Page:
That’s what RIM, the maker of the Blackberry phone, says, according to press reports. Do we buy it — is there a likelihood of dilution (UPDATE: link added)? Well, actually, they may very well have a point on this one. RIM has been there, more or less, before.
Priya Ganapati from TheStreet.com observes that the lawsuit may be a case of the best defense being a good offense:
The [Blackberry] Pearl has received rave reviews for multimedia capability that brings together a camera, email, and music and video playback, packaging it in a slim, hip design.But rival Samsung’s BlackJack phone, with its strong marketing and reviews, could steal its thunder.
BlackJack, which is being offered in the U.S. only by Cingular, has been burning up the airwaves with its catchy commercial. The latest television spot for the BlackJack, set to some very interesting music, shows off the phone like a deck of cards, emphasizing its thinness and its many functions.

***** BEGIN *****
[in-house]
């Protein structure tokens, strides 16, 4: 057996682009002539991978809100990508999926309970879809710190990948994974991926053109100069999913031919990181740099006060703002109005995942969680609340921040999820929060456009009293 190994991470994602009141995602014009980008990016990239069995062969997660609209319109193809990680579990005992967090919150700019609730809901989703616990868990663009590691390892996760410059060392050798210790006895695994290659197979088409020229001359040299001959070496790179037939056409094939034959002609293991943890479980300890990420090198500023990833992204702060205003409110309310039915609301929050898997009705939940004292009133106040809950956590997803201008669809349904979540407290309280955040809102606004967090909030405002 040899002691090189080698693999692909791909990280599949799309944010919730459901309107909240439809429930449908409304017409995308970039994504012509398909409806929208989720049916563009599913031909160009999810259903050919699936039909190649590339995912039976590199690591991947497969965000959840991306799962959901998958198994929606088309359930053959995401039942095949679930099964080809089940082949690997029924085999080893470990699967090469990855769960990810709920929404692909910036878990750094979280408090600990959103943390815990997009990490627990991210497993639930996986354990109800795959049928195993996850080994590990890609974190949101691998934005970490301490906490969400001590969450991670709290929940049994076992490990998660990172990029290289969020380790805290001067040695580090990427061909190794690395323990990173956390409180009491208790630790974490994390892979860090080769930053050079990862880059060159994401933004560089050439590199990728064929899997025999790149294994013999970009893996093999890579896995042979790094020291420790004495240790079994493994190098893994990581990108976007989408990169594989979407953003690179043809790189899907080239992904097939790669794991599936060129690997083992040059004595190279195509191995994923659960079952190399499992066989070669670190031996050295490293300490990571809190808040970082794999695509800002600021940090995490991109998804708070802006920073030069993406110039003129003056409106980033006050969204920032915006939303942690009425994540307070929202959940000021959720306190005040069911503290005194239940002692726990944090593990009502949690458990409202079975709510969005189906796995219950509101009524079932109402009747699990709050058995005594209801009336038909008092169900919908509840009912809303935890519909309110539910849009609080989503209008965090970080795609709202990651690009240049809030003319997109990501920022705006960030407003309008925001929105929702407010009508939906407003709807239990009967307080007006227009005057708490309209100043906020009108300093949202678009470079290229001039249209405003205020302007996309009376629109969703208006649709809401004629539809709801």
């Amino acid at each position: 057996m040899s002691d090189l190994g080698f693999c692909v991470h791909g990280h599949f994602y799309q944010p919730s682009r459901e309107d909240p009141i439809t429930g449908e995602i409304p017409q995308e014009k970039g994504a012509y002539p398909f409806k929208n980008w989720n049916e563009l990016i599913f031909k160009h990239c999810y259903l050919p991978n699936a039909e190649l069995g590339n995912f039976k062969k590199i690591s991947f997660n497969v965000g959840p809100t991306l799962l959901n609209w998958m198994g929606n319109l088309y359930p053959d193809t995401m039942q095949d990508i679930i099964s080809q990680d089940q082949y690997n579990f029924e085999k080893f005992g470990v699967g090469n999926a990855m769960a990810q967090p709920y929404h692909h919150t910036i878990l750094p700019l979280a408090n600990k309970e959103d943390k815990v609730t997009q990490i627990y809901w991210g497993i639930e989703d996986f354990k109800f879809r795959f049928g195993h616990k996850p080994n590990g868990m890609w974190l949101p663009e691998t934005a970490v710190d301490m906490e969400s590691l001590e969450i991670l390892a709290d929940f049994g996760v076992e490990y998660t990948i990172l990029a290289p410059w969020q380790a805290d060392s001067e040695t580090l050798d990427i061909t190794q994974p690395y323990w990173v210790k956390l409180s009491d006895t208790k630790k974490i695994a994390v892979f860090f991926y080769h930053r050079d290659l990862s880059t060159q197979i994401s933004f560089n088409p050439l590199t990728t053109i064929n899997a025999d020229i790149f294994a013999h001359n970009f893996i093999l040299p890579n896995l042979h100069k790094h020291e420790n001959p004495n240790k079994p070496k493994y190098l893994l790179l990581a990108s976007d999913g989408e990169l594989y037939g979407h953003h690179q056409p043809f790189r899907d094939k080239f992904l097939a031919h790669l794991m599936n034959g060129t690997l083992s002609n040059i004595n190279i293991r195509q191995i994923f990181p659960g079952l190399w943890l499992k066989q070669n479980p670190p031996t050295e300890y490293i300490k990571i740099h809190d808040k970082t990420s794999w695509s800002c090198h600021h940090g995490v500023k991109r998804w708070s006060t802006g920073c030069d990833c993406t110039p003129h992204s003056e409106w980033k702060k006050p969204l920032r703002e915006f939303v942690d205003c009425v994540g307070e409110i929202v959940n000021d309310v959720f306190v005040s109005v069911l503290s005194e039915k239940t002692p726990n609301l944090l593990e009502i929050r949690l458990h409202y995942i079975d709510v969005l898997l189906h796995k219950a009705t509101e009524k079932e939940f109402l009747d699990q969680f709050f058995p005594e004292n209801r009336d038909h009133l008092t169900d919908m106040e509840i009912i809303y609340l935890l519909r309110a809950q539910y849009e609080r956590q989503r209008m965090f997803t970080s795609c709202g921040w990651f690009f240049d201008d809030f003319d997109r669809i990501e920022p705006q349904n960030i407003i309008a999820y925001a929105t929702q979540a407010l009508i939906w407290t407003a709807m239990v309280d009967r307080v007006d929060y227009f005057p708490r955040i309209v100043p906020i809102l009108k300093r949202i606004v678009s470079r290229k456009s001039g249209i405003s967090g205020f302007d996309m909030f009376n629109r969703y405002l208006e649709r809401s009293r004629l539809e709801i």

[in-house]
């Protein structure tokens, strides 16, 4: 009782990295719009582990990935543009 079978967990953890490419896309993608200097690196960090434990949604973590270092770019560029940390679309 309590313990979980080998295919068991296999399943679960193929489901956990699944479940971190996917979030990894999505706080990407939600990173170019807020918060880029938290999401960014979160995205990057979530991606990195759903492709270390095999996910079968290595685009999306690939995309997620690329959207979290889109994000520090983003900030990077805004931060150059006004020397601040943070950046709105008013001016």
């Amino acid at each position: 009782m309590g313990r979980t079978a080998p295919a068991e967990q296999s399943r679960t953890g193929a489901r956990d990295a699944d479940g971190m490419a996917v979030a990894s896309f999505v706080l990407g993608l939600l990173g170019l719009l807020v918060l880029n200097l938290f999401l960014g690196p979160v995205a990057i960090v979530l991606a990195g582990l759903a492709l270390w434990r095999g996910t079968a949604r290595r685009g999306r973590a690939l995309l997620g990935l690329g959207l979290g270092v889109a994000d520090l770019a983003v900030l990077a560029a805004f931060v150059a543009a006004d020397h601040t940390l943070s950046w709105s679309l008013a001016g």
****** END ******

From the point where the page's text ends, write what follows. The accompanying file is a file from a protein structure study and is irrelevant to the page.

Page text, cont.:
It’s an effective campaign, and consumers who don’t know better could almost mistake it for the BlackBerry Pearl.
And that’s exactly why RIM is worried. …
There may be more to that lawsuit than just trademark issues. “The action by RIM is an indication that the BlackJack is selling well with Cingular. And it is certainly a prominent part of Cingular’s ad campaign,” says … an analyst with Oppenheimer …
LIKELIHOOD OF CONFUSION — which uses, loves and endorses the BlackBerry Pearl — hates hates hates when businesses use the Lanham Act as a substitute for good old competition on the merits. On the other hand, when Company B opens itself up to a trademark claim with a mark like BLACKJACK to Company A’s BLACKBERRY mark– well, they’ve dealt their adversary a pretty strong hand.
UPDATE: Blackberry backs off, Jack.